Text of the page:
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March 17, 1966 - Image 4

Resource type:
Text
Publication:
The Michigan Daily, 1966-03-17

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Seventy-Sixth Year
EDITED AND MANAGED BY STUDENTS OF THE UNIVERSITY OF MICHIGAN
UNDER AUTHORITY OF BOARD IN CONTROL OF STUDENT PUBLICATIONS
VTere Opinions Are Free. 420 MAYNARD ST., ANN ARBOR, MICH. NEws PHONE: 764-0552
Truth Will Prevail
Editorials printed in The Michigan Daily express the inidividual opinions of staff writers
or the editors. This must be noted in all reprints.
HURSDAY, MARCH 17. 1966 NIGHT EDITOR: JOHN MEREDITH
SGC Presidential Elections:,

SOUND and FURY
byCaenen.t. T he Grading System and Ways It Fails

1

Vote For

. . .

Bodkin

BOB BODKIN is not a man to abandon a
started task. Last year, he submitted
an evaluation of student housing to SGC,
in which he indicated objectives to be ful-
filled in that area. The action was recent-
ly followed up by his sponsorship of the
motion to establish the Student Housing
Advisory Committee.
Cooperation is a key word in analyz-
ing Bodkin's assets, for he not only has
the support of both REACH and SHA,
but has the ability to communicate with
civil and administrative leaders in elicit-
ing their assistance. His good work is fur-
ther evident from the city and school co-
operation he received during the recent
voter registration drive. The entire cam-
pus is aware of the excellent work he did
with SHA, which this week resulted in a
City Council motion.
Further, 600 students registered to vote
after the SHA, headed by Bodkin, sent out
10,000 letters encouragingagraduate stu-
dents to do so. This was a result of the
effective leadership provided by Bodkin
and vice-presidential candidate Neill Hol-
lenshead, which brings out another point
in his favor:
Such things as the success of the voter
registration drive demonstrate the abil-
ity of Bodkin and his running mate, Hol-
lenshead, to work smoothly and effective-
ly together. On the other hand, Ed Robin-
son's running mate, Cindy Sampson, is
untried in SGC affairs. Certainly the Rob-
inson-Sampson combination cannot near-
ly match the experience in cooperation
that mark Bodkin and Hollenshead.
ONE OF BODKIN'S fundamental beliefs
is that SGC should concern itself with
vital student issues rather than matters
Which are admittedly most important, but
about which SGC can do little or noth-
ing. That Viet Nam constitutes a "vital
student issue" is obvious, but Bodkin's
attitudes are properly aimed. Should the
SGC begin concerning itself with national
affairs, not only would it be stepping out
of its realm, but it would be forced to de-
emphasize things of immediate student
interest about which it can do something
-housing, sale of text books, academic
affairs, voter registration.
Bodkin thus concerns himself with
campus. matters that directly affect the
student population, and has a host of
examples to illustrate this statement.
He was sponsor of the SGC motion for
an SGC-UAC student-faculty conference,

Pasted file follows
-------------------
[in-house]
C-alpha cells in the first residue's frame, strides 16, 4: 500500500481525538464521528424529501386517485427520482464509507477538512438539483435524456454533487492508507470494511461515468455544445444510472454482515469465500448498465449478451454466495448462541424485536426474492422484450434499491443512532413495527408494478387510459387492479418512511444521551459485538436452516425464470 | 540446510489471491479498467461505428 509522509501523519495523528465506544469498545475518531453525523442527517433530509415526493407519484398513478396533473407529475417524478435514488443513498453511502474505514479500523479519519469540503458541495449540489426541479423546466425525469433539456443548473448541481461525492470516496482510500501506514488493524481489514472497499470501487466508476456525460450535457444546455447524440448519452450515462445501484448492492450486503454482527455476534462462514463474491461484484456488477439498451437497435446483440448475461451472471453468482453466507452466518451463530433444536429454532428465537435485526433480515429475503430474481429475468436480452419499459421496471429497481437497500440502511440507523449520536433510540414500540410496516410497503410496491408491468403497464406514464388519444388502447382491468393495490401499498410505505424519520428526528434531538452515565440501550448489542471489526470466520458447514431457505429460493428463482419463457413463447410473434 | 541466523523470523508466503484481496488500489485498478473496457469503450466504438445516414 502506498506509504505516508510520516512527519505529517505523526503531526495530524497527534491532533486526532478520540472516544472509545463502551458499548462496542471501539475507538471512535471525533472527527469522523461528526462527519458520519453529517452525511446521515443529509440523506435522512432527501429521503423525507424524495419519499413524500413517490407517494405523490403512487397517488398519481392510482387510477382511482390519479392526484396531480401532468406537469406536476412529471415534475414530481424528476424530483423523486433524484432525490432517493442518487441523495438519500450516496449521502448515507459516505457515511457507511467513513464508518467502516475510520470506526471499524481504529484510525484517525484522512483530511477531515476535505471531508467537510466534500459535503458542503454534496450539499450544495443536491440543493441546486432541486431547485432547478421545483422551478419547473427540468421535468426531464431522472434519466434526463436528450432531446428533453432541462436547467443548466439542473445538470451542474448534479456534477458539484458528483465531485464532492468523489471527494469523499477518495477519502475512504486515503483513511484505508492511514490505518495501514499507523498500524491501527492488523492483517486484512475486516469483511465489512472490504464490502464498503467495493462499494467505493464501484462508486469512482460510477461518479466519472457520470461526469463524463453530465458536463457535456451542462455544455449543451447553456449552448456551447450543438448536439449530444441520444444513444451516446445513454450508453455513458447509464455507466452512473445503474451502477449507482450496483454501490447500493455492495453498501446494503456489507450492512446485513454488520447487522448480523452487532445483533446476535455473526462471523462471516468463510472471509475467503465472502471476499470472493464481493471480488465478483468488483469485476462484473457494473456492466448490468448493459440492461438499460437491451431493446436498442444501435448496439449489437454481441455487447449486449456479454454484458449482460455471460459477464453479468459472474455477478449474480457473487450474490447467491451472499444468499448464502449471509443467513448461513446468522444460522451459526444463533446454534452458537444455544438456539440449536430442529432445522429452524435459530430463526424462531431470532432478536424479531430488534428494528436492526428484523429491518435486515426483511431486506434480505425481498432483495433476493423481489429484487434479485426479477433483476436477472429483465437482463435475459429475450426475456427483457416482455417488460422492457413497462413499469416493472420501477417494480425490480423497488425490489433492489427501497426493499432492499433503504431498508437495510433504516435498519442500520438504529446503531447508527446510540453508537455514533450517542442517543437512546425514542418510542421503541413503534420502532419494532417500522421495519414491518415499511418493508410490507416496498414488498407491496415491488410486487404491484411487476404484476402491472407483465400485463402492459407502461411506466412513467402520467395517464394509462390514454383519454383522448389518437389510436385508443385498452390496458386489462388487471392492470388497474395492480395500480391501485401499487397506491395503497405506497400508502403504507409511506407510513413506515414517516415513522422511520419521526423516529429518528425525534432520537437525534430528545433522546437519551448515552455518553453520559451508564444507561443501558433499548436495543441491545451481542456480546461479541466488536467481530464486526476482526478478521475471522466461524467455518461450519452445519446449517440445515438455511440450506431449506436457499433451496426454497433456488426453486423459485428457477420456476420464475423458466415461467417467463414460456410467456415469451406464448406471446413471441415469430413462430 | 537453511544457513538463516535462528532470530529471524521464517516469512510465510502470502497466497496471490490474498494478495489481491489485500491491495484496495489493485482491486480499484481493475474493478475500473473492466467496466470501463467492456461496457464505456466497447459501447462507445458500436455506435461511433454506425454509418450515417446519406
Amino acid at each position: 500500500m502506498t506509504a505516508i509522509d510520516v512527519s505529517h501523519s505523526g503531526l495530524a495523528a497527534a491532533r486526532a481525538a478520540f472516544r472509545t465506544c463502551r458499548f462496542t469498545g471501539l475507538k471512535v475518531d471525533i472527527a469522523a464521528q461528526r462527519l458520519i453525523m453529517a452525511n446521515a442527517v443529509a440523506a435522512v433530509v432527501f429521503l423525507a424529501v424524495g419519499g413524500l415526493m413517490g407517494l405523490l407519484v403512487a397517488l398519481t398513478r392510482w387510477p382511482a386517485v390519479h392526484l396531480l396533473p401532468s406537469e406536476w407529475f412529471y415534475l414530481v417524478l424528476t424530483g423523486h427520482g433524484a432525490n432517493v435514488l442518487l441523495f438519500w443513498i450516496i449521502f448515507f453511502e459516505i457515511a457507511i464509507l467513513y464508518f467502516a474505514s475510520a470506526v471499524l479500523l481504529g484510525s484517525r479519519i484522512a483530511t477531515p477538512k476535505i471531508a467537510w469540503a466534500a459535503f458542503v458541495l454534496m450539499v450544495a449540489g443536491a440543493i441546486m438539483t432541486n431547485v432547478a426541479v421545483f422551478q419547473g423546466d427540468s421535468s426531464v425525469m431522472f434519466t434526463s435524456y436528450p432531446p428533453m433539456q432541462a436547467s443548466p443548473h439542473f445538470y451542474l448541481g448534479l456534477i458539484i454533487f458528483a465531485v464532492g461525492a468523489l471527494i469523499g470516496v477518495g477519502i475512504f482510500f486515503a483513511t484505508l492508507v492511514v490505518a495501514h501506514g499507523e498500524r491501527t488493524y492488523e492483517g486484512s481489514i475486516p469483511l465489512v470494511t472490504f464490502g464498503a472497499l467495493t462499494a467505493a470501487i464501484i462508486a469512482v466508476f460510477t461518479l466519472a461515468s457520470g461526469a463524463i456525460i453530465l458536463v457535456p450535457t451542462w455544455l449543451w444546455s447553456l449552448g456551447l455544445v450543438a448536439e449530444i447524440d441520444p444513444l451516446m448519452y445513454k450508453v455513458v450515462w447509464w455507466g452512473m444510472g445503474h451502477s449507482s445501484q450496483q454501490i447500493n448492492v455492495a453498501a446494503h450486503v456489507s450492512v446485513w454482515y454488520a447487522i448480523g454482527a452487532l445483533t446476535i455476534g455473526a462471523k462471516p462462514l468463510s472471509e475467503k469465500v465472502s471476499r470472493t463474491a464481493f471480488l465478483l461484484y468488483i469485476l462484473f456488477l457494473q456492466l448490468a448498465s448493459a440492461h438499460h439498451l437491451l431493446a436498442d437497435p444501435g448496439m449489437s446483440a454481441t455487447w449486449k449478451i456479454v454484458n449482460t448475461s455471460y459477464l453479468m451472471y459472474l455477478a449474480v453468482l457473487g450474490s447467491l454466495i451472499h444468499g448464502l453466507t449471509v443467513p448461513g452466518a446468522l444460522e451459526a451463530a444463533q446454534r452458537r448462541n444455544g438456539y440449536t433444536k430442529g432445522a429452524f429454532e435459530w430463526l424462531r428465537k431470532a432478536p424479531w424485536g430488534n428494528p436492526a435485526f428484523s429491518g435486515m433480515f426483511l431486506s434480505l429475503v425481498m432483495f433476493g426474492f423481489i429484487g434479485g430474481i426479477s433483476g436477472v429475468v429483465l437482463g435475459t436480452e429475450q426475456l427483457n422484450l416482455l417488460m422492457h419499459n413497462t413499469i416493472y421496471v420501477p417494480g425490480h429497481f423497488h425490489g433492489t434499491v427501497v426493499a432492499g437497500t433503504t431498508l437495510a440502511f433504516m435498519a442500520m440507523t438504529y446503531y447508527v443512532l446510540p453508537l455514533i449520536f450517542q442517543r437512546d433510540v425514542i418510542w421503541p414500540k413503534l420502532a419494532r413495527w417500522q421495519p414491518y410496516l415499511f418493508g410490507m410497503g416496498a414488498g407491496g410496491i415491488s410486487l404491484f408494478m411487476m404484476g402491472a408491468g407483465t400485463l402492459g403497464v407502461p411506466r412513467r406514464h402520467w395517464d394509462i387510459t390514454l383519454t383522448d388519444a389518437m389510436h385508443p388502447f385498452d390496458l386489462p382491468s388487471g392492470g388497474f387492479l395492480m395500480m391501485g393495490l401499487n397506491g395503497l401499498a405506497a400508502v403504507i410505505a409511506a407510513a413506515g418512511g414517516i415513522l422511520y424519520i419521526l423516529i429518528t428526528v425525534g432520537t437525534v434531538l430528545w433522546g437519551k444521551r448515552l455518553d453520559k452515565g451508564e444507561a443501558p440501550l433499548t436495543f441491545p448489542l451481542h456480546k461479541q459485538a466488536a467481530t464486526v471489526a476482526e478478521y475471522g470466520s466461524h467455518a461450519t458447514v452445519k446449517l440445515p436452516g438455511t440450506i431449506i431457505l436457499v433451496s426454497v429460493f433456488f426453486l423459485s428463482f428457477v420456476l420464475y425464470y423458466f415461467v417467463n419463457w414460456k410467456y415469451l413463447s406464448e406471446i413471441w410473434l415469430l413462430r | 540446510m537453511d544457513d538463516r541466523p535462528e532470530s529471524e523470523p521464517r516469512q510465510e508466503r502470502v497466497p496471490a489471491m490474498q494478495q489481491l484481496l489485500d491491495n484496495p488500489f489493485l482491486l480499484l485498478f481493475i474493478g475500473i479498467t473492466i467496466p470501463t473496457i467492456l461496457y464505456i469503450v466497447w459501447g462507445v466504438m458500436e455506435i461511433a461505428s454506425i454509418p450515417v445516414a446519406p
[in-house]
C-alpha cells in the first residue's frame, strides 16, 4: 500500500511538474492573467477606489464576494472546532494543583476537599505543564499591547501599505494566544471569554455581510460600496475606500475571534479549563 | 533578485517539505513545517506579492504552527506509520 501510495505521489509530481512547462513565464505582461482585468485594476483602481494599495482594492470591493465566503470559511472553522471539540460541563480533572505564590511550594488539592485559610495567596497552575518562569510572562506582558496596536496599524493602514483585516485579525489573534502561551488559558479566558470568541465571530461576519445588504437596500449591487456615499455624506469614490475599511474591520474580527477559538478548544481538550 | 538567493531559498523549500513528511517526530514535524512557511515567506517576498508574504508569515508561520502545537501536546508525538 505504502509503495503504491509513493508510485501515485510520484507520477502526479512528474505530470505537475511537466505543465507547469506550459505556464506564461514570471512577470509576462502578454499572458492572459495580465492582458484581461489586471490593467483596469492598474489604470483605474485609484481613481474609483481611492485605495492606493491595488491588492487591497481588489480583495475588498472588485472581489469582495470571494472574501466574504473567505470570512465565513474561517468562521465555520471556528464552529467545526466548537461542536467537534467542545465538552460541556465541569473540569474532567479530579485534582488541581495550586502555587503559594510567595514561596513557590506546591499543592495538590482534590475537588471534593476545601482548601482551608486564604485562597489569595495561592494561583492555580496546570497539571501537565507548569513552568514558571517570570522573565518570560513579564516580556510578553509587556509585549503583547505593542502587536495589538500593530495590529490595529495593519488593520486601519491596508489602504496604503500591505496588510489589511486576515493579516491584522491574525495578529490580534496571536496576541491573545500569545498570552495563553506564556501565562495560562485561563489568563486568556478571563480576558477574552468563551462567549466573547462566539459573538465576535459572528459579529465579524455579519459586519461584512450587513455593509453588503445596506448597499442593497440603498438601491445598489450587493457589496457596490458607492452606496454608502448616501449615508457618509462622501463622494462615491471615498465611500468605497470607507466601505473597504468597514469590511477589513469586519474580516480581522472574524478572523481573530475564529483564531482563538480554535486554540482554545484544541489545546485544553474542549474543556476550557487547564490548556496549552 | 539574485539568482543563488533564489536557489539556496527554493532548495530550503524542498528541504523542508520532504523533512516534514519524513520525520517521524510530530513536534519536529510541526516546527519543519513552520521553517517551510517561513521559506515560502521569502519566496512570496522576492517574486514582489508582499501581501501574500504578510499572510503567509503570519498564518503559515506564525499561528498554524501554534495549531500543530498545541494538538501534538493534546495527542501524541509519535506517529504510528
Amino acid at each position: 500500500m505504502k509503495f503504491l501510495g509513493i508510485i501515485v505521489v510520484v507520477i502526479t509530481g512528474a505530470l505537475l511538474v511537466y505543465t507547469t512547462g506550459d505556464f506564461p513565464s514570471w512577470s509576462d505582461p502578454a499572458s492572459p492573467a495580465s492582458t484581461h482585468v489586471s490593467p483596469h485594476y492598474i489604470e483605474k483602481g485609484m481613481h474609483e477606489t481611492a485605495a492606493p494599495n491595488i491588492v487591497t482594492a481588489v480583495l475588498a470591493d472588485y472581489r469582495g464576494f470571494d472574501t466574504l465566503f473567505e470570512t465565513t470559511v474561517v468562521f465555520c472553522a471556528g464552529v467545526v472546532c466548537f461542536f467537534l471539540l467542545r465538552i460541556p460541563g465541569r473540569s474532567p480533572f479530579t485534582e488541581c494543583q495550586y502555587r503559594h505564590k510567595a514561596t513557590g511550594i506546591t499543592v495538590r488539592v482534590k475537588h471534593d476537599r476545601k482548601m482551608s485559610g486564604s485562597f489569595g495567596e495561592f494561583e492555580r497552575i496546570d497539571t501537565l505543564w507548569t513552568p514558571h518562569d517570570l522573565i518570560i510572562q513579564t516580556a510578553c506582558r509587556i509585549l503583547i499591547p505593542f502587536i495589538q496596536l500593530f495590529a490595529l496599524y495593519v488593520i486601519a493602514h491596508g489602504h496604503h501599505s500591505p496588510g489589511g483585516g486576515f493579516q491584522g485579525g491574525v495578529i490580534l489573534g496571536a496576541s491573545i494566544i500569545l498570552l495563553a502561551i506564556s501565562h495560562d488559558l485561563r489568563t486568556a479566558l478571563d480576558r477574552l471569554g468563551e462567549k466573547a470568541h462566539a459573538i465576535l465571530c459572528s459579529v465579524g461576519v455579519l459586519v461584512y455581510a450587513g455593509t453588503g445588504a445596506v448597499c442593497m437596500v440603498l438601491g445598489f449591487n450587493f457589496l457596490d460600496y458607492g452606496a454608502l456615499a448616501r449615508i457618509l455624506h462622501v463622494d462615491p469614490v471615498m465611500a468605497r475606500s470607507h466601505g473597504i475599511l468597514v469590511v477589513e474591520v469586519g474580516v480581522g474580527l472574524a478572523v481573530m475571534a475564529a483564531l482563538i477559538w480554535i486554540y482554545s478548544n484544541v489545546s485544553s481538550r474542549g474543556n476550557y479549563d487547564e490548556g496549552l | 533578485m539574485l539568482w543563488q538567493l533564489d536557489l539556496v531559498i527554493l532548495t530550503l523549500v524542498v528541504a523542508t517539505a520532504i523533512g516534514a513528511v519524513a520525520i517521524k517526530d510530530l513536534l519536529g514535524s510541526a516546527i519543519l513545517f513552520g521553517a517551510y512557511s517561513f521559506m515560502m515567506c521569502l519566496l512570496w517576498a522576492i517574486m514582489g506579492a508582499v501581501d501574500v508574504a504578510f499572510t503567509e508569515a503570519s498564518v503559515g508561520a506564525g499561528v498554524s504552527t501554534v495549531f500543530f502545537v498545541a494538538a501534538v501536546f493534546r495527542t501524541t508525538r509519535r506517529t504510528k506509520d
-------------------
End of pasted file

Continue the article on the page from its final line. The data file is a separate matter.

and later coordinated that conference.
Bodkin was also responsible for a mo-
tion concerning further student partici-
pation in University affairs at the depart-
mental level. A student voice in the selec-
tion of a new president was an issue
which prompted Bodkin to co-sponsor a
related motion, and he is also a member
of the planning committee concerning the
selection of a new president. Voter reg-
istration, strengthening of the SHA, dis-
count stores and better parking facilities
are among other areas of interest in
which he has worked long and hard.
THERE HAS BEEN a good deal of con-
troversy in conjunction with the up-
coming SGC elections concerning the role
of political parties. Objectors to the party
system say such campaigning is but a poor
attempt to emulate civil political systems
and has not place in a campus election.
This is a superficial observation. One
must examine the functions of both stu-
dent and civil political parties before giv-
ing such a criticism. The two are similar
in this respect: a firm base of support
is needed for the head of either to "get
things done." This is where a party comes
in, one of its major functions being to

support the man in office.
Furthermore, Bodkin and Hollenshead
have behind them the extremely impor-
tant factor of a well-organized and active
political party which can aid their year
in office considerably.
ROBINSON LACKS 'the organization
that an SGC president needs for ef-
fective action. "Independent" is indeed
the word for Robinson. He is independent
of an effective organization behind him,

Robinson
FIE OFFICE OF SGC president must be
filled, in one candidate's words, "by a
mediator and an initiator"-someone who
can lead people and work with them ef-
fectively, and someone who can see be-
hind the issues to initiate important leg-
islation as well as administrate it.
The record shows beyond doubt that Ed
Robinson is the best man for that job.
As UAC contemporary discussion chair-
man, Robinson organized and coordinat-
ed last semester's overwhelmingly suc-
cessful symposium on American Indi-
vidualism, in which Kenneth Kenniston,